Additional accident benefits coverage: You can increase the coverage amounts for medical and attendant care expenses in the event you are injured in an auto accident. Standard coverage is $65,000 for serious injuries and $1 million for catastrophic injuries. It will raise your premium, but it's recommended to increase your benefit to as much as $1 million and $3 million respectively. You can also increase other accident benefits that help you or your family cover additional costs linked to significant injury or death from an auto accident, such as for housekeeping, dependent care, and funeral expenses.
Loss of use coverage: This optional insurance type covers a rental car while your vehicle is repaired or replaced due to a covered accident or other insured damage. The endorsement OPCF 20, Coverage for Transportation Replacement, adds loss of use coverage to your policy.
Borrowed and rented vehicles coverage: You can extend your auto insurance coverage for the vehicle you own to also cover any vehicles you rent or borrow on a short-term basis. You'll need to add OPCF 27, Liability for Damage to Non-Owned Automobile(s), to your coverage to gain this protection.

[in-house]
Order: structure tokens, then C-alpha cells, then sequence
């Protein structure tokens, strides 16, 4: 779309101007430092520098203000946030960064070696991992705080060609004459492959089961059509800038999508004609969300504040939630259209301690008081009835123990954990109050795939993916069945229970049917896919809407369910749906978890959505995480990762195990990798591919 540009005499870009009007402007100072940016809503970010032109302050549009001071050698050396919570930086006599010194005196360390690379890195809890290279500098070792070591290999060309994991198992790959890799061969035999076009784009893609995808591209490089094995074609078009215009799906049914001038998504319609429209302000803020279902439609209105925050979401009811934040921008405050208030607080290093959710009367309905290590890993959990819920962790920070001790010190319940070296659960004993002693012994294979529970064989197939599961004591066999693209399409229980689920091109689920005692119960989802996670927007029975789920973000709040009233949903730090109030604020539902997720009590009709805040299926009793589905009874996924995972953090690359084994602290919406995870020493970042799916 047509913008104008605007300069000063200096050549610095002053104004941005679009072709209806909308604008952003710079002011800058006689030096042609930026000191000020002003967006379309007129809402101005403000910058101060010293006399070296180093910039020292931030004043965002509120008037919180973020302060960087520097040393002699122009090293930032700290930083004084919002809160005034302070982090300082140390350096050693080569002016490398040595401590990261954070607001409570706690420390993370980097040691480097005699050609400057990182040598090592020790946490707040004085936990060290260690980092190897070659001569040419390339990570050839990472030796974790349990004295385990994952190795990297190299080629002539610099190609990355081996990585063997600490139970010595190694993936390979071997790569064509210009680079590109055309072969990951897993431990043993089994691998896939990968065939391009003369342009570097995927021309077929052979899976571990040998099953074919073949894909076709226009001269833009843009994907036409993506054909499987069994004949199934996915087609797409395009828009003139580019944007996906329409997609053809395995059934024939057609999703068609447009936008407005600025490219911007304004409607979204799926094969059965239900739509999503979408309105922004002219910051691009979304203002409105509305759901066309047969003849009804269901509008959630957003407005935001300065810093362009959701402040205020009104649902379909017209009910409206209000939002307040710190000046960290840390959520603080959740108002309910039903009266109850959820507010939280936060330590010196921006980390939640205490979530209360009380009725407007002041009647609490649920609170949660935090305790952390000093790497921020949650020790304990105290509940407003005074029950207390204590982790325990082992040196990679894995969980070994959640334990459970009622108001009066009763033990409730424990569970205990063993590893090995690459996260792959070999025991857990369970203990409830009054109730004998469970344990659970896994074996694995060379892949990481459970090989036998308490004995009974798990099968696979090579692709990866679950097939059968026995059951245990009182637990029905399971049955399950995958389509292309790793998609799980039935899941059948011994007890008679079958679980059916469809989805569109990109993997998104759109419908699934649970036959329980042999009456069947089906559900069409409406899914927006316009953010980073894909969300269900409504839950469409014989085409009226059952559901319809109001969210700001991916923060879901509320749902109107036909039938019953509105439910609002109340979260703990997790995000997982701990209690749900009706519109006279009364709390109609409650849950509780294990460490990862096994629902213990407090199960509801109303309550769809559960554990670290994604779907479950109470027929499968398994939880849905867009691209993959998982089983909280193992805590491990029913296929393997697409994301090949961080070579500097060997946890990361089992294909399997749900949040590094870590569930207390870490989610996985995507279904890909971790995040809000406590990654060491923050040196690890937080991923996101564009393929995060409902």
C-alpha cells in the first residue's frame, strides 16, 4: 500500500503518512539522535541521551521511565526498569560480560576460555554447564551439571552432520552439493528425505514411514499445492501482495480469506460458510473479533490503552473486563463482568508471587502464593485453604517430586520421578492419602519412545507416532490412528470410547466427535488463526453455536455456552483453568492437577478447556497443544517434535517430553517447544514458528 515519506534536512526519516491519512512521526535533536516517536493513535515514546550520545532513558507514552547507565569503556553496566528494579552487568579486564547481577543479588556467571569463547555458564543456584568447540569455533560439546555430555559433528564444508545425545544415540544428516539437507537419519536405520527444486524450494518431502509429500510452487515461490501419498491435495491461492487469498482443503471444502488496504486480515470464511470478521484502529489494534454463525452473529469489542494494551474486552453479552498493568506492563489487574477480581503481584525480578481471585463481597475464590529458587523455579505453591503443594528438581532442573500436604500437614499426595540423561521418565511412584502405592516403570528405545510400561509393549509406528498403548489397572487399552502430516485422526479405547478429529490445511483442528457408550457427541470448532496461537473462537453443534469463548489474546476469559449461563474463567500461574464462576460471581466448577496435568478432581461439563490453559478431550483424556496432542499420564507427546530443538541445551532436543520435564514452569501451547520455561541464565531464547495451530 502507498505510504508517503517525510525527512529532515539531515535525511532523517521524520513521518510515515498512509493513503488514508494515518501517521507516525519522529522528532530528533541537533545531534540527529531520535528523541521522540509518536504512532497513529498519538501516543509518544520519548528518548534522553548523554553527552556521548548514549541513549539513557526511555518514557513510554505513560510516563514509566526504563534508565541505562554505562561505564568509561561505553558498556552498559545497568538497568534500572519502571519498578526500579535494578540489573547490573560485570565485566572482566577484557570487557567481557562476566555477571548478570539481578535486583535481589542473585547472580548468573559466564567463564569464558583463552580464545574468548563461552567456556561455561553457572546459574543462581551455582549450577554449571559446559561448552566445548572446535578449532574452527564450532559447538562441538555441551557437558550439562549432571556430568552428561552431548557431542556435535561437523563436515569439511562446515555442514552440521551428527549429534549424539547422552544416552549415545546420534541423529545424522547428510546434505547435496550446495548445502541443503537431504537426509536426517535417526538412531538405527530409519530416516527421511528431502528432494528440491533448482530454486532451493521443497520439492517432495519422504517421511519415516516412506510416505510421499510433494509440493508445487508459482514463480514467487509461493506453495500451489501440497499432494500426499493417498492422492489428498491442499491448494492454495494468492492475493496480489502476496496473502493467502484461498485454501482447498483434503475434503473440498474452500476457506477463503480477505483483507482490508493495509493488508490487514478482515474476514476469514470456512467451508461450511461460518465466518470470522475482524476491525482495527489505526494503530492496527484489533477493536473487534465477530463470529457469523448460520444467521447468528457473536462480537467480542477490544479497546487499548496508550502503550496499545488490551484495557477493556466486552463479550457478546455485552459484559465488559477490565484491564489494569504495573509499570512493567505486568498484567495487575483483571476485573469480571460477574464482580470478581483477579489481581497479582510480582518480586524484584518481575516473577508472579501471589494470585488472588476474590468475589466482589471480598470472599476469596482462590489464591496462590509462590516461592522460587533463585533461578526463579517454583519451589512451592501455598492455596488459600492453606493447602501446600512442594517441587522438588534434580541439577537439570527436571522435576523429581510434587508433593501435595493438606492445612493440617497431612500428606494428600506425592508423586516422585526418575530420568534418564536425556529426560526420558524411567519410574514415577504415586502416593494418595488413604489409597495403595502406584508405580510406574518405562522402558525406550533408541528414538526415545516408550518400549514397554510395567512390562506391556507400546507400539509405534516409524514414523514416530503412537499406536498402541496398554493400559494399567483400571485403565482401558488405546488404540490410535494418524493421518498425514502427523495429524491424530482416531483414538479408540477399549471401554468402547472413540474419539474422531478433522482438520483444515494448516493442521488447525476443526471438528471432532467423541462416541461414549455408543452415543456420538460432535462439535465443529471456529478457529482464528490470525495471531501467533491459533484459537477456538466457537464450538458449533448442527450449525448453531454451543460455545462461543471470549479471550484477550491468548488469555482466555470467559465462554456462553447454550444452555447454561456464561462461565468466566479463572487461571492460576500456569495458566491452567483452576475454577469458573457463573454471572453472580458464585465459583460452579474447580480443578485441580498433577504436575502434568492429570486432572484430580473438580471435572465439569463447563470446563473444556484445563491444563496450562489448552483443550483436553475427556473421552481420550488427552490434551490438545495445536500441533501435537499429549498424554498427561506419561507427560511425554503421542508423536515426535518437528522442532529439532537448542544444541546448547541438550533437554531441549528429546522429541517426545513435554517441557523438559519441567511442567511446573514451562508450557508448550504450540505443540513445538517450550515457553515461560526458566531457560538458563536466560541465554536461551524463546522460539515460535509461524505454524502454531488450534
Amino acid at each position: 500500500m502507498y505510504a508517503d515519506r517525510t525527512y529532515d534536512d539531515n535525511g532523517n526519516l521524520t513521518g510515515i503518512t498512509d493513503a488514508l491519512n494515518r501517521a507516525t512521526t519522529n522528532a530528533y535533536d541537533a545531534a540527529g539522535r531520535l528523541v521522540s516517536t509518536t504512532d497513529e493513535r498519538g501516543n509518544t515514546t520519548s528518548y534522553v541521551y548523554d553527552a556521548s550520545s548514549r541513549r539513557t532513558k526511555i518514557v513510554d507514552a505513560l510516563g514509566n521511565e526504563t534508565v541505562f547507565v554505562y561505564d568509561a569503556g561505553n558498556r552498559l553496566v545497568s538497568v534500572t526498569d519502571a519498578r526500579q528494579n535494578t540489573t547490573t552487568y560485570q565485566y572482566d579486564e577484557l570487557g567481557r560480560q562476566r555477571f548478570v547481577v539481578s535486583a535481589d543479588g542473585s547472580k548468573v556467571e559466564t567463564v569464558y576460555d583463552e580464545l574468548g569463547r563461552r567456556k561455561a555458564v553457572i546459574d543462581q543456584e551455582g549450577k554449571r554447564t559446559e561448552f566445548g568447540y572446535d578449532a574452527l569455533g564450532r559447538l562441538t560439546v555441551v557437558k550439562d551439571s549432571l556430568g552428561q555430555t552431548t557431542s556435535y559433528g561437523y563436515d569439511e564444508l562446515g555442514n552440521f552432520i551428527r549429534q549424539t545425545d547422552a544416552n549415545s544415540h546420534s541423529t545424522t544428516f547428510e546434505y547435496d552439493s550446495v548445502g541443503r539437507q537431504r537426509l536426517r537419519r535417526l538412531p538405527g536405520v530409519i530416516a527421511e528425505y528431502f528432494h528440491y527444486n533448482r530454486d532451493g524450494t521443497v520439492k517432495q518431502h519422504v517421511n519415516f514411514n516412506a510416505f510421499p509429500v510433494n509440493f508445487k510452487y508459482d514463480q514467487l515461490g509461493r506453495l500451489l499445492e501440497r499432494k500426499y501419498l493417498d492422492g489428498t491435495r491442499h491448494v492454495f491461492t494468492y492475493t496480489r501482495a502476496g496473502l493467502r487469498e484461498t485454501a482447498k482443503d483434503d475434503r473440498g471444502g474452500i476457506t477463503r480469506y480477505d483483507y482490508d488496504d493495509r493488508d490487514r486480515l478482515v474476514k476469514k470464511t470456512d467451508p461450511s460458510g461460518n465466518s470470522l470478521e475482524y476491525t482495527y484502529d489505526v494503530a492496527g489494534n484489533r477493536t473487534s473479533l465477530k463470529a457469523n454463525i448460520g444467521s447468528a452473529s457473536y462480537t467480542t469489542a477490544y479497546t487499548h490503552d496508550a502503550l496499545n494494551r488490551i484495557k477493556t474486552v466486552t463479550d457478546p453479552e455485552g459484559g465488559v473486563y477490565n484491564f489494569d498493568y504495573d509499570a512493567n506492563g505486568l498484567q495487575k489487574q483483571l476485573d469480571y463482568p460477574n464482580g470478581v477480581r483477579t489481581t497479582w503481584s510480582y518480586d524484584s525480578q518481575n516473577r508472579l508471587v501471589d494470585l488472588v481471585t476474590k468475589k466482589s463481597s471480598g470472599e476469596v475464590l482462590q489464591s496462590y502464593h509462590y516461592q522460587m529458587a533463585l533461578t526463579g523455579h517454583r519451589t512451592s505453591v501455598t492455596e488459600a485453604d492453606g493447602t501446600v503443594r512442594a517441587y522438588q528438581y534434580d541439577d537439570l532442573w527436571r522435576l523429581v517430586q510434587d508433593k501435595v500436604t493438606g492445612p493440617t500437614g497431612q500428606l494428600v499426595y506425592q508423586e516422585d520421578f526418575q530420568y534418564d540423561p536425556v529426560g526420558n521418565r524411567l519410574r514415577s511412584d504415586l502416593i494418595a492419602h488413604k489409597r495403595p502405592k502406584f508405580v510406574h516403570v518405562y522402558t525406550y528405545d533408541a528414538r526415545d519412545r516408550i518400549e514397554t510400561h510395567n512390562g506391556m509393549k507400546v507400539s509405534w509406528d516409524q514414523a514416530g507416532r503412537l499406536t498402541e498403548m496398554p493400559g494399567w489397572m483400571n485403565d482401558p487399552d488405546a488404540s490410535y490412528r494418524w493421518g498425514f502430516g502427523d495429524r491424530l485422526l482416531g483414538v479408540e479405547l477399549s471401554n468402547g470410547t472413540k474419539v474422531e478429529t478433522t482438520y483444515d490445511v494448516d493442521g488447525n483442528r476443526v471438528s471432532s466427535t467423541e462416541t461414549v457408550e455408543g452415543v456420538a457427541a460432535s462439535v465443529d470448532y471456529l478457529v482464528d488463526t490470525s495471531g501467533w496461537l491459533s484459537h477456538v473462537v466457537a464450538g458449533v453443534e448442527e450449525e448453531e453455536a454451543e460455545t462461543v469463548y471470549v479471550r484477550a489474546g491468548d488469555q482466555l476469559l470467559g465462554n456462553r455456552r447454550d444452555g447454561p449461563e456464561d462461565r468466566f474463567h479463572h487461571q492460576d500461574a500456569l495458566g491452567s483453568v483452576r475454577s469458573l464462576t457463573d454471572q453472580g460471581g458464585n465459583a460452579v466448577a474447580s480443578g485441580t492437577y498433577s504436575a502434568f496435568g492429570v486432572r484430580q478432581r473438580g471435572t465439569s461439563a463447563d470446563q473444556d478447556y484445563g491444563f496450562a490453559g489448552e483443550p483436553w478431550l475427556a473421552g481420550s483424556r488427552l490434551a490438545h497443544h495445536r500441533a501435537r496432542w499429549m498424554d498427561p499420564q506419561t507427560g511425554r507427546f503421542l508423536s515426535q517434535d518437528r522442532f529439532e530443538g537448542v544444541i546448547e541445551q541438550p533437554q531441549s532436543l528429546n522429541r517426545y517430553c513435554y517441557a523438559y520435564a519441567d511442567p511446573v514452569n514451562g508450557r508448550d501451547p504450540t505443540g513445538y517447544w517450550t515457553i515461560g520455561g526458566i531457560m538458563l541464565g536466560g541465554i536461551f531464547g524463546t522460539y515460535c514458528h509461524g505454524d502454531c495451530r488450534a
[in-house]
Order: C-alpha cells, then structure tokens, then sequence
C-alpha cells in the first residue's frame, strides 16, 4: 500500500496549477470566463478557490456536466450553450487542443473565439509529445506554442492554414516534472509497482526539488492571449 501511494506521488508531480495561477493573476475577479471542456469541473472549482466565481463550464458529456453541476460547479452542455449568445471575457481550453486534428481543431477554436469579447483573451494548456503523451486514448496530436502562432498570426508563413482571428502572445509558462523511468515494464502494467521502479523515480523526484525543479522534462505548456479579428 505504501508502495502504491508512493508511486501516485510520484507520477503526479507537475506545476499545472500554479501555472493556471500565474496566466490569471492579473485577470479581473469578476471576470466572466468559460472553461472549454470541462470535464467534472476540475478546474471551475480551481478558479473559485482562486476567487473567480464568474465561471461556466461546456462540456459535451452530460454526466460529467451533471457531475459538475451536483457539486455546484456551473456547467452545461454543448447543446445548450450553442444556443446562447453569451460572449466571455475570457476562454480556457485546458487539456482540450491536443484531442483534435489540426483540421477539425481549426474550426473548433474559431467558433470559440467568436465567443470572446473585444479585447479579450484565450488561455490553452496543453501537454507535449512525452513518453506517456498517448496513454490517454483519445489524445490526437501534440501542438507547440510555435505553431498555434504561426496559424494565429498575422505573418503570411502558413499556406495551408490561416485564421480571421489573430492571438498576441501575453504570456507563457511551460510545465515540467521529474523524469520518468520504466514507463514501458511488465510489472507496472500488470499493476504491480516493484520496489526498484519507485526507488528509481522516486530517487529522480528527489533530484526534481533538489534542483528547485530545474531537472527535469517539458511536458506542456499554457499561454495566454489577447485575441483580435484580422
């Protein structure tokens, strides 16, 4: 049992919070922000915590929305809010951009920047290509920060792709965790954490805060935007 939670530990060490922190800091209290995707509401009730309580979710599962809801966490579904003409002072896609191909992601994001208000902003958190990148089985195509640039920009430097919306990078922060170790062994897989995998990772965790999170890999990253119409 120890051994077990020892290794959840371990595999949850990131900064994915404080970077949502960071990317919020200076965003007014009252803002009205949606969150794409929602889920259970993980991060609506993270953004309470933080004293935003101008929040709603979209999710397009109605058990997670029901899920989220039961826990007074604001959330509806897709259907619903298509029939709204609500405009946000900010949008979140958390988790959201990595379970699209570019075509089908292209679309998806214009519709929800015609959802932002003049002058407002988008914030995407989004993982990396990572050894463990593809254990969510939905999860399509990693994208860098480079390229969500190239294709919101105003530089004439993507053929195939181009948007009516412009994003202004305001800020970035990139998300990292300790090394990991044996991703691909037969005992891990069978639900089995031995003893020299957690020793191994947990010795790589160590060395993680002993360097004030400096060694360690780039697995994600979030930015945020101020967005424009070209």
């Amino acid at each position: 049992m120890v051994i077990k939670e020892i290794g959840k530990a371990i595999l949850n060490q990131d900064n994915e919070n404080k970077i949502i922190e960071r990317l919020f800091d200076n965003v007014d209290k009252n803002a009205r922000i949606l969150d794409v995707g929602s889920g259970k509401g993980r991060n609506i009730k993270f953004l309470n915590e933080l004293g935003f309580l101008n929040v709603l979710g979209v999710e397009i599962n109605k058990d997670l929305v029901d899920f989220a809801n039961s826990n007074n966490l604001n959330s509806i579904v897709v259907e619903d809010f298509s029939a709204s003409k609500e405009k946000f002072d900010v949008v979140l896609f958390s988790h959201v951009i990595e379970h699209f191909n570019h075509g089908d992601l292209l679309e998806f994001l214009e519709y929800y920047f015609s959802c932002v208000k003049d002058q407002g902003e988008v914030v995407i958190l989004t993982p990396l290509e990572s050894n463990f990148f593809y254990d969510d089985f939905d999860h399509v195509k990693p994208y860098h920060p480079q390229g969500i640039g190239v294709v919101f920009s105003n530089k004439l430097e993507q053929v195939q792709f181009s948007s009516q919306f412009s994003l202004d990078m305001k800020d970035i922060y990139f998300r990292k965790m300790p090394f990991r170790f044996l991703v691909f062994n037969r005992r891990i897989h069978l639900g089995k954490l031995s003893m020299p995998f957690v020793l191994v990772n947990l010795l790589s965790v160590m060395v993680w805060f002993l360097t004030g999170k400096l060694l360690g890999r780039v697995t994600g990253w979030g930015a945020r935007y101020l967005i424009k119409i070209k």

Leased vehicle coverage: If you drive a leased vehicle, you will need to add an endorsement to your auto insurance: OPCF 5, Permission to Rent or Lease Automobiles and Extending Coverage to the Specified Lessee(s). This is for long-term leases rather than short-term car rentals.
New vehicle replacement: This coverage type provides temporary protection for new vehicles, usually for the first two or so years you own a new car. This type of protection means that if your new vehicle is damaged in a covered event, your insurance provider won't factor its depreciated value into your compensation. This could more easily allow you to replace the vehicle with another new vehicle. The Removing Depreciation Deduction endorsement, OPCF 43, offers this type of protection. 041b061a72